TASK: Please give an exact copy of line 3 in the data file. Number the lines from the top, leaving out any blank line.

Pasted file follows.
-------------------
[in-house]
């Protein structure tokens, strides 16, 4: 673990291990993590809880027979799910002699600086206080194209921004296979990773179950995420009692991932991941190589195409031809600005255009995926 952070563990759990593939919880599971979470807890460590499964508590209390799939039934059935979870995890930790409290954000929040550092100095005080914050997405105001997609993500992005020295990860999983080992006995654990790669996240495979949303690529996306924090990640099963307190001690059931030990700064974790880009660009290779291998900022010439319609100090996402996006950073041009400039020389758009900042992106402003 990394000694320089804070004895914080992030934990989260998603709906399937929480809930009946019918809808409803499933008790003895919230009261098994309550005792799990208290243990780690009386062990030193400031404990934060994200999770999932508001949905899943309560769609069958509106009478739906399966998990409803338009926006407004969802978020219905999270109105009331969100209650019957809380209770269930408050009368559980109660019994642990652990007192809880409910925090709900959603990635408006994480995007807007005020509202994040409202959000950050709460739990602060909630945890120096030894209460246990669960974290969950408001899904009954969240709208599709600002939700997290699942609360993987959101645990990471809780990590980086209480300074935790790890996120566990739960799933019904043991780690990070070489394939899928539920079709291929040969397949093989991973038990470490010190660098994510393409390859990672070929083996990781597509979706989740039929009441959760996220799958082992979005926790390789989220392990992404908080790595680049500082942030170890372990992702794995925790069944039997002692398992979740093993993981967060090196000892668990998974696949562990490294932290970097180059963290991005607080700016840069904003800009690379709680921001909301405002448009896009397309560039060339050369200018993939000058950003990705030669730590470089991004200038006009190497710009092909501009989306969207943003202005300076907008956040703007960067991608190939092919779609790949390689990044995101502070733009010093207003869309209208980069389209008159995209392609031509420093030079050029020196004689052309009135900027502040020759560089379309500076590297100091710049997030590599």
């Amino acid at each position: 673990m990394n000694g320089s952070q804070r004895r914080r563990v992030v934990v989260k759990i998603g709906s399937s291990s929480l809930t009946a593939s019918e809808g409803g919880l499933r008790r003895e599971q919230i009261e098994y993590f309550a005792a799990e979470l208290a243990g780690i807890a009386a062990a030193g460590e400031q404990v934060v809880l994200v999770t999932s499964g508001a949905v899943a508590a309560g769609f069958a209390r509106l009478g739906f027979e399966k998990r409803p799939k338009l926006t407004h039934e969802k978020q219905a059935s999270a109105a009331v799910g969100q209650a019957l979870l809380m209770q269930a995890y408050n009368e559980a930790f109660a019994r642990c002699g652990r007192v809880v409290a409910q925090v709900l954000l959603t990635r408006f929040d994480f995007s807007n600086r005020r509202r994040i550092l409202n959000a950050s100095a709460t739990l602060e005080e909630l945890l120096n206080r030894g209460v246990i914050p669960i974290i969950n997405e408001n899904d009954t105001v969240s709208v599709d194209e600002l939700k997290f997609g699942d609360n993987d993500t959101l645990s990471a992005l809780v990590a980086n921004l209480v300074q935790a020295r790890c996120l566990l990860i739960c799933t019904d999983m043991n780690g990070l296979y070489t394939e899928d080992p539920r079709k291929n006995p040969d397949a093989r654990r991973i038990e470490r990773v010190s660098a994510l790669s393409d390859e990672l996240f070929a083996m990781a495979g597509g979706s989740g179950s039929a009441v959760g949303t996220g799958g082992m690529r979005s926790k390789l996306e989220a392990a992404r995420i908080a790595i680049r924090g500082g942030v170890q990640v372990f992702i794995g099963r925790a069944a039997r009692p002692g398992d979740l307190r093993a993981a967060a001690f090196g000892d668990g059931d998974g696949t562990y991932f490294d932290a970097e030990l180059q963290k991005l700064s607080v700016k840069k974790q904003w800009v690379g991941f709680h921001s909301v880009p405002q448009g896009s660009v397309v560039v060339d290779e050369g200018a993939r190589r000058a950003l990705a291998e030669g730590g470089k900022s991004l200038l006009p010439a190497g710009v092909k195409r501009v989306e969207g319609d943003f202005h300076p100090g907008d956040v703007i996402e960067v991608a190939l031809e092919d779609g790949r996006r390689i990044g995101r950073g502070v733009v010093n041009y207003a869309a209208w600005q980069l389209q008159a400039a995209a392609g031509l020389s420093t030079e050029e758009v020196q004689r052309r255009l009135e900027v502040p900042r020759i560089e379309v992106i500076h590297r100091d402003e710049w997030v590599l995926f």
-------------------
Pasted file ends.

């Amino acid at each position: 673990m990394n000694g320089s952070q804070r004895r914080r563990v992030v934990v989260k759990i998603g709906s399937s291990s929480l809930t009946a593939s019918e809808g409803g919880l499933r008790r003895e599971q919230i009261e098994y993590f309550a005792a799990e979470l208290a243990g780690i807890a009386a062990a030193g460590e400031q404990v934060v809880l994200v999770t999932s499964g508001a949905v899943a508590a309560g769609f069958a209390r509106l009478g739906f027979e399966k998990r409803p799939k338009l926006t407004h039934e969802k978020q219905a059935s999270a109105a009331v799910g969100q209650a019957l979870l809380m209770q269930a995890y408050n009368e559980a930790f109660a019994r642990c002699g652990r007192v809880v409290a409910q925090v709900l954000l959603t990635r408006f929040d994480f995007s807007n600086r005020r509202r994040i550092l409202n959000a950050s100095a709460t739990l602060e005080e909630l945890l120096n206080r030894g209460v246990i914050p669960i974290i969950n997405e408001n899904d009954t105001v969240s709208v599709d194209e600002l939700k997290f997609g699942d609360n993987d993500t959101l645990s990471a992005l809780v990590a980086n921004l209480v300074q935790a020295r790890c996120l566990l990860i739960c799933t019904d999983m043991n780690g990070l296979y070489t394939e899928d080992p539920r079709k291929n006995p040969d397949a093989r654990r991973i038990e470490r990773v010190s660098a994510l790669s393409d390859e990672l996240f070929a083996m990781a495979g597509g979706s989740g179950s039929a009441v959760g949303t996220g799958g082992m690529r979005s926790k390789l996306e989220a392990a992404r995420i908080a790595i680049r924090g500082g942030v170890q990640v372990f992702i794995g099963r925790a069944a039997r009692p002692g398992d979740l307190r093993a993981a967060a001690f090196g000892d668990g059931d998974g696949t562990y991932f490294d932290a970097e030990l180059q963290k991005l700064s607080v700016k840069k974790q904003w800009v690379g991941f709680h921001s909301v880009p405002q448009g896009s660009v397309v560039v060339d290779e050369g200018a993939r190589r000058a950003l990705a291998e030669g730590g470089k900022s991004l200038l006009p010439a190497g710009v092909k195409r501009v989306e969207g319609d943003f202005h300076p100090g907008d956040v703007i996402e960067v991608a190939l031809e092919d779609g790949r996006r390689i990044g995101r950073g502070v733009v010093n041009y207003a869309a209208w600005q980069l389209q008159a400039a995209a392609g031509l020389s420093t030079e050029e758009v020196q004689r052309r255009l009135e900027v502040p900042r020759i560089e379309v992106i500076h590297r100091d402003e710049w997030v590599l995926f």